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Washington County considering building code updates

Commissioners expect to hold public hearing on recommendations

May 15, 2012|By ANDREW SCHOTZ | andrews@herald-mail.com

Washington County is considering updates to its building code.

After reviewing standards adopted by the state of Maryland, a committee has recommended a list of changes for the county.

Jennifer M. Smith, the county director of plan review and permitting, said the state is required to review and update its code every three years, following updates by the International Code Council.

Localities are required to then adopt the new state code within six months, but can modify parts of it first, Smith said.

Some of the committee’s suggestions on Tuesday included changes in how agricultural structures are treated, setback requirements for balconies and decks, and whether people may replace a plumbing fixture without a permit.

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However, most of the amendments adopted in the 2009 code will stay the same, according to a report Smith presented on Tuesday.

The Washington County Board of Commissioners expect to hold a public hearing on the recommendations on June 5.

Localities have until July 1 to adopt their code.

Near the end of Smith’s presentation, the discussion focused on the government’s role in overseeing building codes.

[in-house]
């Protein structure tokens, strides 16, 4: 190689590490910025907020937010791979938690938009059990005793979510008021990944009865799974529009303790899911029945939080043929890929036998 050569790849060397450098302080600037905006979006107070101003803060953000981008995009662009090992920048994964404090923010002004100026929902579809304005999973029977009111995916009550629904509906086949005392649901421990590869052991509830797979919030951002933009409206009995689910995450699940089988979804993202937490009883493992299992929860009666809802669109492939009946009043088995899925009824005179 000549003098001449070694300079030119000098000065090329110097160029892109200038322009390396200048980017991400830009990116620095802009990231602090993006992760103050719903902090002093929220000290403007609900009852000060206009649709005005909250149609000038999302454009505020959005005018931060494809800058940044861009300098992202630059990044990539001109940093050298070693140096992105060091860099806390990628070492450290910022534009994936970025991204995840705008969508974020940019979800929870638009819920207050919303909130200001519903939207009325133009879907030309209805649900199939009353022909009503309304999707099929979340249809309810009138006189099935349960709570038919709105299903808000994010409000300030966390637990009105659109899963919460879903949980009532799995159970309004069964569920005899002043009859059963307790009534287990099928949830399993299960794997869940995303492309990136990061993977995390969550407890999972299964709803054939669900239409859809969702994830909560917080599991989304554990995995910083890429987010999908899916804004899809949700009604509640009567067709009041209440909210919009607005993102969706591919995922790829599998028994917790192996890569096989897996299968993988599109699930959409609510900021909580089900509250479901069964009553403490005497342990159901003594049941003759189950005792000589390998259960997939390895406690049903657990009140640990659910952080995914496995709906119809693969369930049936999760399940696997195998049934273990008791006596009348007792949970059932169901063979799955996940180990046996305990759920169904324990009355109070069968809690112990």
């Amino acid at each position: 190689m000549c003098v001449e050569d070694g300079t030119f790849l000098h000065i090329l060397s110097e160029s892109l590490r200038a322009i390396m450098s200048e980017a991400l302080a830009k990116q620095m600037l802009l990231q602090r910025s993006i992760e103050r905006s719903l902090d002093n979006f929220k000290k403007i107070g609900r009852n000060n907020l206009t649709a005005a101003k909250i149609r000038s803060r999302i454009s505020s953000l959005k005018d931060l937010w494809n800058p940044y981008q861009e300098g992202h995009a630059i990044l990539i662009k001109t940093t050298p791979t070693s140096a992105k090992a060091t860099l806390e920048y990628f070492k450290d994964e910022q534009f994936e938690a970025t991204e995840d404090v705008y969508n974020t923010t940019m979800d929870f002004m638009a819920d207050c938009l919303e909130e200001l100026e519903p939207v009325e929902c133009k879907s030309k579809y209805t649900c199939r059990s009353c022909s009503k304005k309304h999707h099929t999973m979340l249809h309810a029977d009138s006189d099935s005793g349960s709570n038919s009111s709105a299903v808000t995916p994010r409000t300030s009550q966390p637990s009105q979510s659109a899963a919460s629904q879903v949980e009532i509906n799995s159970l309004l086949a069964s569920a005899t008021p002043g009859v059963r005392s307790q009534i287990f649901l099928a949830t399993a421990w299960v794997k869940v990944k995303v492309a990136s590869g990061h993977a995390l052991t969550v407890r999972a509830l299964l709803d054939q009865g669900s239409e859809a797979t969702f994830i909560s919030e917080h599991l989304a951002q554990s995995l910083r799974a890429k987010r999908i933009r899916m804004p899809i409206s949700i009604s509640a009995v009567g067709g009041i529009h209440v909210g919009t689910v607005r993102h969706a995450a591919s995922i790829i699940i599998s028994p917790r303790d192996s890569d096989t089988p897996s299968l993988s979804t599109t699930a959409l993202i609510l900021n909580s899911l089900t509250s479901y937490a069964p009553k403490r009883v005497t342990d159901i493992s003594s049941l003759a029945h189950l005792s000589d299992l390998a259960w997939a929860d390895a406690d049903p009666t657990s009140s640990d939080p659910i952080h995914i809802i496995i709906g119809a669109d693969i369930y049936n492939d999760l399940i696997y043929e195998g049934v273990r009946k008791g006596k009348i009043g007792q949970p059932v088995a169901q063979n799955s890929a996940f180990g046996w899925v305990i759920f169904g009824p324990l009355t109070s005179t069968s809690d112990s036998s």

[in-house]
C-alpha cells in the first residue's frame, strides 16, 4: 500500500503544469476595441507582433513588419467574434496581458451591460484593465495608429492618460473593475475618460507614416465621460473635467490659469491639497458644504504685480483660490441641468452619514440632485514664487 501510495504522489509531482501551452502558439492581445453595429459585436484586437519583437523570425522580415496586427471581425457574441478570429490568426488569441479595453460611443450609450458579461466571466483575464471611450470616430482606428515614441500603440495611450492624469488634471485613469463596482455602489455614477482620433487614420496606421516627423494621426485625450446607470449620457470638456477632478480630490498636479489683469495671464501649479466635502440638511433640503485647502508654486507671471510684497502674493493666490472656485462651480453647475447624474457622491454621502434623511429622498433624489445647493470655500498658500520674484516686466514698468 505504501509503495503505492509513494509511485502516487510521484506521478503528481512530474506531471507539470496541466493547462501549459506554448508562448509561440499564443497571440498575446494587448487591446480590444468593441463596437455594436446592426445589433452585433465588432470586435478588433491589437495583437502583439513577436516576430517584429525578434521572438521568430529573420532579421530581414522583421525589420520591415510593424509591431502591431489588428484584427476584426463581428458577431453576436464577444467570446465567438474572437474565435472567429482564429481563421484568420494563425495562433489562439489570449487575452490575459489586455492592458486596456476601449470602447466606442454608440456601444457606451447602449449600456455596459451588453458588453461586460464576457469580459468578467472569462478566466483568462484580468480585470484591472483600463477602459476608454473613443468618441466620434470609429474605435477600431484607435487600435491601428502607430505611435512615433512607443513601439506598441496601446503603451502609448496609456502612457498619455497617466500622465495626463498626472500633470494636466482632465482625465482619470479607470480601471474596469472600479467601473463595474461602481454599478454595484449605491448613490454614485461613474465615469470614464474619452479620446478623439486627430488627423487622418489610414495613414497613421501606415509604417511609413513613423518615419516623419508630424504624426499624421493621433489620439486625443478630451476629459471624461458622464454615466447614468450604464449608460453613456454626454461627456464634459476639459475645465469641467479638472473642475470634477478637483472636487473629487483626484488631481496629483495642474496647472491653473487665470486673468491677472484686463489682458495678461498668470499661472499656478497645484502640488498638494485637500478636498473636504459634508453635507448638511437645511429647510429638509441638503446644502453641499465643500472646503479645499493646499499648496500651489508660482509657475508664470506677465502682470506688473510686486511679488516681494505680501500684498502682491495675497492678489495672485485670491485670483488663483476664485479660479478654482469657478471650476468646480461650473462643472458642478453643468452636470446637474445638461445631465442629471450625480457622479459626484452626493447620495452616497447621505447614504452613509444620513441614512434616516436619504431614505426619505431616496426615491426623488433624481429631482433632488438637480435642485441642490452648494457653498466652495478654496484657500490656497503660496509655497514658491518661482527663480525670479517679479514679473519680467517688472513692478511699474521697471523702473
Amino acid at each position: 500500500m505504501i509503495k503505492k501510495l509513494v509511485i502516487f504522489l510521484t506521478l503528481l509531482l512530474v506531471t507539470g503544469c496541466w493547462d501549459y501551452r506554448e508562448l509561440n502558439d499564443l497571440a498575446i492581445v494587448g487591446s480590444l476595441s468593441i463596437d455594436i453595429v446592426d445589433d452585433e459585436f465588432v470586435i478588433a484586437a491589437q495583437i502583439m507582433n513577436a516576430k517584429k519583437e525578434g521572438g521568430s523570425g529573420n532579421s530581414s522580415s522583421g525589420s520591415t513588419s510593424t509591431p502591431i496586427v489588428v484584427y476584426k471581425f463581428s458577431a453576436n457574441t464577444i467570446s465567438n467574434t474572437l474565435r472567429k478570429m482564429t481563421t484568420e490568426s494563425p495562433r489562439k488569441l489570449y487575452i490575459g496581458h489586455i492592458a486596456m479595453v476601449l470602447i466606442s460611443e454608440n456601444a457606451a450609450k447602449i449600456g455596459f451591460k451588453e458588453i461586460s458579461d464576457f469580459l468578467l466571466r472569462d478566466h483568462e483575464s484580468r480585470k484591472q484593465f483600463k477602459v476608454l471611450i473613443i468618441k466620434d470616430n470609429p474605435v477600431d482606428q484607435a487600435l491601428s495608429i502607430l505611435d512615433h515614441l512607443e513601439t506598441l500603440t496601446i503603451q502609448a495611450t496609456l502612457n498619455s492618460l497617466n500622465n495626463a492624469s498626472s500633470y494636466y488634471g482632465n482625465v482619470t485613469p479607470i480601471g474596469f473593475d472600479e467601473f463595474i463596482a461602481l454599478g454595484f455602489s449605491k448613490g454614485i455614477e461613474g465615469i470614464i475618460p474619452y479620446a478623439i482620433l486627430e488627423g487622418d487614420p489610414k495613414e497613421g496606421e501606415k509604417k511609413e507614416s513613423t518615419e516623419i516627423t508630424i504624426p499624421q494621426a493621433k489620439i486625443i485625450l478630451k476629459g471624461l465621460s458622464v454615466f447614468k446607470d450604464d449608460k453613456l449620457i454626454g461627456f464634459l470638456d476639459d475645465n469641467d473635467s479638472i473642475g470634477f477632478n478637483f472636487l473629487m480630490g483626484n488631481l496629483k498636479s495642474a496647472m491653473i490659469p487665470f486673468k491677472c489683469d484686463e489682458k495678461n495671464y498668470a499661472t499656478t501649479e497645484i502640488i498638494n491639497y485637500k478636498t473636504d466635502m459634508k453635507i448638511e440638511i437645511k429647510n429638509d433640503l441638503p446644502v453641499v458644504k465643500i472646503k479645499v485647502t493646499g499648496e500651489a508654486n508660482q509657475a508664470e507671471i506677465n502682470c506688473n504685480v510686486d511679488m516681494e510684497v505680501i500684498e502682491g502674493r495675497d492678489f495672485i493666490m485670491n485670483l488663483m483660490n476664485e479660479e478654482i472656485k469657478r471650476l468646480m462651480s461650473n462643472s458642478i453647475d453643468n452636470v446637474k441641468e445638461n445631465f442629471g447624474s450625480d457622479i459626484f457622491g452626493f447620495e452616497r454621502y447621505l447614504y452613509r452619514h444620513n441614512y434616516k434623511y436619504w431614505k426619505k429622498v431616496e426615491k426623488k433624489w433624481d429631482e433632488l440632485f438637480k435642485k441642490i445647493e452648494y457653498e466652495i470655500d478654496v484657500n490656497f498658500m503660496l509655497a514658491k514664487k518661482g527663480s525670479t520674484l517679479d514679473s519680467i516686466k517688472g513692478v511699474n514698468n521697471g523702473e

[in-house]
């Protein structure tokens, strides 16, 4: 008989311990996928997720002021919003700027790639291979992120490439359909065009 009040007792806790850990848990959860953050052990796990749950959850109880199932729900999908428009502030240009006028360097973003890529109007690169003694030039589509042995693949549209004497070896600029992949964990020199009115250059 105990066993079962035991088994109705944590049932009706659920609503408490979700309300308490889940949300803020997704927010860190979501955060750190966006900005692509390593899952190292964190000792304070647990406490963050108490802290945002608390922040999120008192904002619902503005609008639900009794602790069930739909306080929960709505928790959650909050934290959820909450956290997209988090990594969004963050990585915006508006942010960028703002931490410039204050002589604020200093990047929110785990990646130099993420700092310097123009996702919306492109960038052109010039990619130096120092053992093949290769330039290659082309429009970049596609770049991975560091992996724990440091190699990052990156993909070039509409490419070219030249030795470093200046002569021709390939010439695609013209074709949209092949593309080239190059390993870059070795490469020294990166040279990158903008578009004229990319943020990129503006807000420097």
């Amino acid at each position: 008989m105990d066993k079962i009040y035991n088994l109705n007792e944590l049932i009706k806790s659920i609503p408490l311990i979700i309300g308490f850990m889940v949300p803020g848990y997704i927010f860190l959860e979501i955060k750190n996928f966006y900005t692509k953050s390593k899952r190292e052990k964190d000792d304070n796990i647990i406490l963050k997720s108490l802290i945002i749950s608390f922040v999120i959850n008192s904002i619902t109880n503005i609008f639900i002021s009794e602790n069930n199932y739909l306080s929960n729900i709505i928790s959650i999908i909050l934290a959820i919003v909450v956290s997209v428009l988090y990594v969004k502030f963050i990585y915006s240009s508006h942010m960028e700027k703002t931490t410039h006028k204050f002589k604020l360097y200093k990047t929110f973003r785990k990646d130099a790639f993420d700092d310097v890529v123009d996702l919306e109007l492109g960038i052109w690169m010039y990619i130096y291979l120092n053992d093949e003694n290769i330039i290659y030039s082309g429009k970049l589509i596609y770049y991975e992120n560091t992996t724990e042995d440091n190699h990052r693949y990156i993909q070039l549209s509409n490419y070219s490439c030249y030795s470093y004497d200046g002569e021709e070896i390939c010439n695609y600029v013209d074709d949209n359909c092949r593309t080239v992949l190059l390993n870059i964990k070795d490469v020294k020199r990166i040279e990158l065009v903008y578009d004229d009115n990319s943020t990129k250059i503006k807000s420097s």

Commissioner Ruth Anne Callaham said a “zeal” for accountability shouldn’t trump what makes sense.

As an example, she mentioned a building inspector who notices a screw missing from an electrical outlet.

Instead of giving a failing grade,  why not help the property owner by sticking an extra screw in the wall, she asked?

Daniel F. DiVito, a county employee representing the Maryland Building Officials Association on the committee, said uniformity and consistency in enforcement is important for making Maryland friendly to business.

Commissioner William B. McKinley seized on the word “consistency” and said it can go both ways: Regulators can be consistently helpful or consistently onerous.

People who feel aggrieved can turn to an appeals board, but the board only “deals with what we do, not how we do it,” McKinley said.

Terry Baker, the commissioners’ president, said home builders want “simple solutions” to help them move ahead.

Angela Smith, the county’s deputy director of permitting, who is not related to Jennifer Smith, said county employees are happy to help applicants get through the permit process and care about their work.

The 12-member committee also included representatives from the Hagerstown-Washington County Economic Development Commission, the Maryland State Fire Marshal’s Office, the town of Boonsboro, the city of Hagerstown and people in skilled trades, such as engineering and architecture.

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